If you’re a long-time reader of ARinMED, you probably remember Brain Power, an app we talked about some time ago. If you don’t remember, then we’ll give you a little refresher: they’re a startup based in Cambridge, Massachusetts, founded in 2013. In their own words, they aim to unlock the power of the brain, and they plan to do it by turning wearable computer devices into neuro-assistive and educational devices with two defining characteristics: they must be engaging and encourage human contact.

Brain Power
Image source: https://pbs.twimg.com/profile_images/662126817852063744/xl45UBMK.png

Autism spectrum disorder (ASD) is a childhood-onset neurodevelopmental disorder which is very common: more common than you might think. According to the CDC, it affects over 3.5 million people, as many as 1 in 68 children in the United States alone. As we talked about in the first Brain Power article, they were working to develop a new and exciting alternative method through which people with autism can communicate, using the power of augmented reality. Sadly, a stumbling block that they hit was that they were using the Google Glass as the basis for their app, a system which is now discontinued.

Boy exercises putting fingers with therapist

Not to be deterred, the people of Brain Power in association with the Massachusetts Institute of Technology, Harvard Medical School, and Harvard University have accomplished a massive feat: they are developing the first specialized ASD AR smart glasses for social communication and behavioral coaching. They call it the Brain Power System (BPS), and it’s integrated into its own customized smart glasses and paired with personalized software that focuses on the coaching experience in the form of AR games and apps sustained by the use of artificial intelligence.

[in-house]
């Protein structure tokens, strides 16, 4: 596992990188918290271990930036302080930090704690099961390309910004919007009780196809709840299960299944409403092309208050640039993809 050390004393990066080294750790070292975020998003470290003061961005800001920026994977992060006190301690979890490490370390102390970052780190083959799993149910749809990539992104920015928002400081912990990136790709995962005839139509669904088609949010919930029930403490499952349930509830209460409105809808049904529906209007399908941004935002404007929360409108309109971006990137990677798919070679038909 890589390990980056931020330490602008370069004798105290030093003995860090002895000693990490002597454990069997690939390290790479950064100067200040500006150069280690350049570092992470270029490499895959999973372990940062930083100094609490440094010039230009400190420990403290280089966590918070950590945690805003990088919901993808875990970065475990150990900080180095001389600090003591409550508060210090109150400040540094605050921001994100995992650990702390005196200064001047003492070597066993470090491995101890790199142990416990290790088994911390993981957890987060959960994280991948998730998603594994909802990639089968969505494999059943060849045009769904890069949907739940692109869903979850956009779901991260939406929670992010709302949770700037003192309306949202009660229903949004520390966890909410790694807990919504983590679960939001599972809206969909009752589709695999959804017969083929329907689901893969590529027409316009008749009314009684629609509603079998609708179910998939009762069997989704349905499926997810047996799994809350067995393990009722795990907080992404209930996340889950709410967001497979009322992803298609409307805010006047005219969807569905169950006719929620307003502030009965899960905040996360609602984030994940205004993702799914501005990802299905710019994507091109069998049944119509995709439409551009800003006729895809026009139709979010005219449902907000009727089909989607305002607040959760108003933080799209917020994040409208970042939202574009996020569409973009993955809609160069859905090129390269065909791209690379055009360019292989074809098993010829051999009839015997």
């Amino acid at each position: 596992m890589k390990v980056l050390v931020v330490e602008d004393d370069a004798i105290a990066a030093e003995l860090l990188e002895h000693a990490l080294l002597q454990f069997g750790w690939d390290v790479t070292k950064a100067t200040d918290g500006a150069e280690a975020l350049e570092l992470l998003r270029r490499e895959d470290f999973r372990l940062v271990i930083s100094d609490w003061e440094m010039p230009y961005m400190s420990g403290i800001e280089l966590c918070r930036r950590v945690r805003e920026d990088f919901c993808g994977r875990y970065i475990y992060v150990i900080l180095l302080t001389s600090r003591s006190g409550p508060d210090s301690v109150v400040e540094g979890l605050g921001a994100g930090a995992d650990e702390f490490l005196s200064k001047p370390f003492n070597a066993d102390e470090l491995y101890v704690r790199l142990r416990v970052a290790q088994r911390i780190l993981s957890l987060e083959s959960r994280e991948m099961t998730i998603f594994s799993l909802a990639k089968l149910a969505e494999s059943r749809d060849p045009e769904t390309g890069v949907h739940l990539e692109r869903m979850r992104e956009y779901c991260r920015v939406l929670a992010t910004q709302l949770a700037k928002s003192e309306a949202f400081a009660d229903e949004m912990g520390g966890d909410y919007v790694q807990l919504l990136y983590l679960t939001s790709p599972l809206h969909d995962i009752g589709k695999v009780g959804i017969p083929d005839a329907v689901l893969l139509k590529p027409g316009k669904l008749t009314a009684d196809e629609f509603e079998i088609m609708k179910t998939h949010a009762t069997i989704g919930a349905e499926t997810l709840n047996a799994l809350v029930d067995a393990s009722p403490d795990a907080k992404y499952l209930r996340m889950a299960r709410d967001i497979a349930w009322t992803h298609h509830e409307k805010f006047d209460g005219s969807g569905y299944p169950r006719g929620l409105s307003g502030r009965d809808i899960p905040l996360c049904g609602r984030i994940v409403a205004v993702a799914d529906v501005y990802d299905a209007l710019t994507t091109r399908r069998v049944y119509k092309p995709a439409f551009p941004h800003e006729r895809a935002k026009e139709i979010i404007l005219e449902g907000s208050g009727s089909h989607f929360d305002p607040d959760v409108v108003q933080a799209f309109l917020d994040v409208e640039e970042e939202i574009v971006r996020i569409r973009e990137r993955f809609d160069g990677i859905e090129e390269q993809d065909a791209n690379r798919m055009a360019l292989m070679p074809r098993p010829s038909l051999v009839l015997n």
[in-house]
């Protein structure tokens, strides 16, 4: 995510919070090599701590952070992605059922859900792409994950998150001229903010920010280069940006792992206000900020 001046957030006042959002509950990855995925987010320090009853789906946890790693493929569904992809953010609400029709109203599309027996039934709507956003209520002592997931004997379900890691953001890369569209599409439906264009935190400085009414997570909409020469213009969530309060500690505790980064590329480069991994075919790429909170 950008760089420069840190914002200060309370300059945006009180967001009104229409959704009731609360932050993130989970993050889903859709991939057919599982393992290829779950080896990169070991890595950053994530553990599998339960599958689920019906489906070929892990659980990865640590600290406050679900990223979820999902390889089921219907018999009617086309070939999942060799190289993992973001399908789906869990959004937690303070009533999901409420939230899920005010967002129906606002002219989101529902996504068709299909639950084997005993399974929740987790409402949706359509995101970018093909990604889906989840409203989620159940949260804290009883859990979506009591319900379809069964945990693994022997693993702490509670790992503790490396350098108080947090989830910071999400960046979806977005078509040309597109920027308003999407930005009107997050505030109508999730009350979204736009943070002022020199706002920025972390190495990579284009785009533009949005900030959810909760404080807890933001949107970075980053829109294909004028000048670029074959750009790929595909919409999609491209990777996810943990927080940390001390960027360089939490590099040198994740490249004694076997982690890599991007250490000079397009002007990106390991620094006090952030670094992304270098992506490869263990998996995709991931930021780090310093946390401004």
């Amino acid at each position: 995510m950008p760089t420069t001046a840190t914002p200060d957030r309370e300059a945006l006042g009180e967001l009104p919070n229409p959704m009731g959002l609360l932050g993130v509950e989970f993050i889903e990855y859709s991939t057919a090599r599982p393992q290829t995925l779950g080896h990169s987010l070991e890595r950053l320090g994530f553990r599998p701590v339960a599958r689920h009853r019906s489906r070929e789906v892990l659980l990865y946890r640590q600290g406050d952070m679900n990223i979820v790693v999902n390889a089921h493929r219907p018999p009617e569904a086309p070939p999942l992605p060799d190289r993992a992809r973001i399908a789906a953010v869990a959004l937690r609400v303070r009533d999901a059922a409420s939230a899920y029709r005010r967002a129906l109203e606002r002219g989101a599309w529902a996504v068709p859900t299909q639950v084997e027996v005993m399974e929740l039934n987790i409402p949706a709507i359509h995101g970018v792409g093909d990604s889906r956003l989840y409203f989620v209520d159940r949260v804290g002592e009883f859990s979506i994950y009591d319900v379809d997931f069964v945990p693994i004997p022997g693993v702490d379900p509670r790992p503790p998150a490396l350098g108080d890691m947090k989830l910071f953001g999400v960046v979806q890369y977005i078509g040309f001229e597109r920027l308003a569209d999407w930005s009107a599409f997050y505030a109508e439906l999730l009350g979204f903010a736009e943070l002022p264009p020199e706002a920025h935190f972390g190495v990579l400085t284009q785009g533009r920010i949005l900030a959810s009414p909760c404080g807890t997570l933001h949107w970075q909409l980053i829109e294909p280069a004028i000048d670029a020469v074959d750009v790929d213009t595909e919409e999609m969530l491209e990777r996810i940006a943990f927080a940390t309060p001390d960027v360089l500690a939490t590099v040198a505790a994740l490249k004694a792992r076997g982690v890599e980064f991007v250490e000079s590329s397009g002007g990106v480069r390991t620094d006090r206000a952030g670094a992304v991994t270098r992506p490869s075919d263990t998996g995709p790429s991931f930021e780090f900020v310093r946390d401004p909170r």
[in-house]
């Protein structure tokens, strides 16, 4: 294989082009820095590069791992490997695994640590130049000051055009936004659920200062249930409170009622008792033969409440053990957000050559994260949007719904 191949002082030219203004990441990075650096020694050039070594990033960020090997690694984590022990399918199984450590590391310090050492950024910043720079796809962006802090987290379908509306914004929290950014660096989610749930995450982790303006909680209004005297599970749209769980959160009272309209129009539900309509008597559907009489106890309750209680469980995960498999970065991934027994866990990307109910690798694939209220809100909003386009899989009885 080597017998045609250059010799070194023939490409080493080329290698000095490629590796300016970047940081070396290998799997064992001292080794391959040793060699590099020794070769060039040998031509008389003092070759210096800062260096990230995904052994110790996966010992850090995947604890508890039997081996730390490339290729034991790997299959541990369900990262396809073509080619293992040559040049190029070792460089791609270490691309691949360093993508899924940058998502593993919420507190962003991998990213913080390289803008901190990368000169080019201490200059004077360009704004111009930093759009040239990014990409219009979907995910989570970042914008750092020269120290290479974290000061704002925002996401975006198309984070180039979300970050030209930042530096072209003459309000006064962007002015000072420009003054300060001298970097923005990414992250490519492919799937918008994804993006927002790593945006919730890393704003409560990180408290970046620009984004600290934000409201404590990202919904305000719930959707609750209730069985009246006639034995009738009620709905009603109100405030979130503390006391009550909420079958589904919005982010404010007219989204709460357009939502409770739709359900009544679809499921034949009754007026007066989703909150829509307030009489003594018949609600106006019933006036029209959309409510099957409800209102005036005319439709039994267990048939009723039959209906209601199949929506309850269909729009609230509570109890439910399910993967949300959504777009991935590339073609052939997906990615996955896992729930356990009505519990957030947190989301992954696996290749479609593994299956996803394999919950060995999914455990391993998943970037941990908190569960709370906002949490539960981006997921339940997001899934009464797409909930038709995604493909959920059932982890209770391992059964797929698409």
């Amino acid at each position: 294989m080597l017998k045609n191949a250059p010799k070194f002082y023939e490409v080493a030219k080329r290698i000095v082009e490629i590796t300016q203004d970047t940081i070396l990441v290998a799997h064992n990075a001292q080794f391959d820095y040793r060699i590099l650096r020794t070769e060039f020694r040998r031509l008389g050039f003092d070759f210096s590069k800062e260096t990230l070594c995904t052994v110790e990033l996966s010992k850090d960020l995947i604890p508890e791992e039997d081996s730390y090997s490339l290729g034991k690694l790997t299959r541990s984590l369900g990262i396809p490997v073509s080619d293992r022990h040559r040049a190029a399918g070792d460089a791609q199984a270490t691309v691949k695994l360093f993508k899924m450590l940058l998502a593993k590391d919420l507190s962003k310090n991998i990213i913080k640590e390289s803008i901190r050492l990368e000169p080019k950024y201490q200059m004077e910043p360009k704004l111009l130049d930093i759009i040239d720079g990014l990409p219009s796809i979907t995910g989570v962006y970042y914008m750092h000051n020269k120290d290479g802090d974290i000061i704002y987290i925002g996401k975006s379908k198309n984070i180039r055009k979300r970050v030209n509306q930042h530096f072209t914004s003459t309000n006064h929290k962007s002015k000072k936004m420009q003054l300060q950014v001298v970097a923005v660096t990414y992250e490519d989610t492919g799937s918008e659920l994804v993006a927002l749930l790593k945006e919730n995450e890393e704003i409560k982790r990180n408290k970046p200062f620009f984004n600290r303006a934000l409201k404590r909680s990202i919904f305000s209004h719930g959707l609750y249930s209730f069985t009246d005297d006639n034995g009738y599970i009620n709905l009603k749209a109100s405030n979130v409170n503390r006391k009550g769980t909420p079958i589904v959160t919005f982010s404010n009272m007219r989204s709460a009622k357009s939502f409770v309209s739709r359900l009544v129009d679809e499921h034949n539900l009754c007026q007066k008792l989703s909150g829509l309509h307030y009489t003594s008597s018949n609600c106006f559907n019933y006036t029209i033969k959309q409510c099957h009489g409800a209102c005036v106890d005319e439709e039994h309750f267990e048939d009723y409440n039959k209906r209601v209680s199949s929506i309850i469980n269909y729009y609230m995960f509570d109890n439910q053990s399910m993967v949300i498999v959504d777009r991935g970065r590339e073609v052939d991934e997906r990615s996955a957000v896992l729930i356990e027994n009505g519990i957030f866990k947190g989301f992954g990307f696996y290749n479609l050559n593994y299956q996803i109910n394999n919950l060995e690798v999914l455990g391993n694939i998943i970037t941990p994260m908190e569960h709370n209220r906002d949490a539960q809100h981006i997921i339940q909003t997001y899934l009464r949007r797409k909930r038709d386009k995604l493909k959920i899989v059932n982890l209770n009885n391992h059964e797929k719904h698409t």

The applications focus on main four aspects, the first of which is the ability to provide children and adults with emotion recognition coaching. This is done using an “emotion game,” which is designed to reduce the difficulty that ASD persons can have with interpreting emotions. The second aspect of the app is designed to encourage face directed gaze (via “the face game”). This is meant to coach ASD persons toward turning their attention to the face of someone they are speaking to, which goes hand-in-hand with the next game, which is designed to encourage eye contact with others. Eye contact can be challenging for people with ASD. Finally, the BPS focuses on giving its users the means and tools to gain behavioral self-regulation.

Outdoors portrait of cute 5 years old child boy

The results of the study performed by the researchers showed that the BPS was well-tolerated and that users thought it was both engaging and fun. Caregivers of the ASD persons reported that the BPS helped to improve non-verbal communication, eye contact, and social engagement during the use of the app, and also improved these behaviors for 24 hours after use, decreasing problems such as irritability, hyperactivity and noncompliance, lethargy, and inappropriate speech. Not bad–all my glasses do is help me read street signs!

Jokes aside, we can’t undersell how important these smartglasses and the accompanying AR system can be for ASD persons who are struggling with social cues. It has a potential for future roles in diagnosis and treatment of psychological and psychiatric diseases, too, and that’s something we hope to talk about in the years to come as we follow this project. Whatever the future has in store for the medical field, we believe that AR technology will be there taking it in directions that weren’t possible before. Let us know what you think in the comments section!


Please enter your comment!
Please enter your name here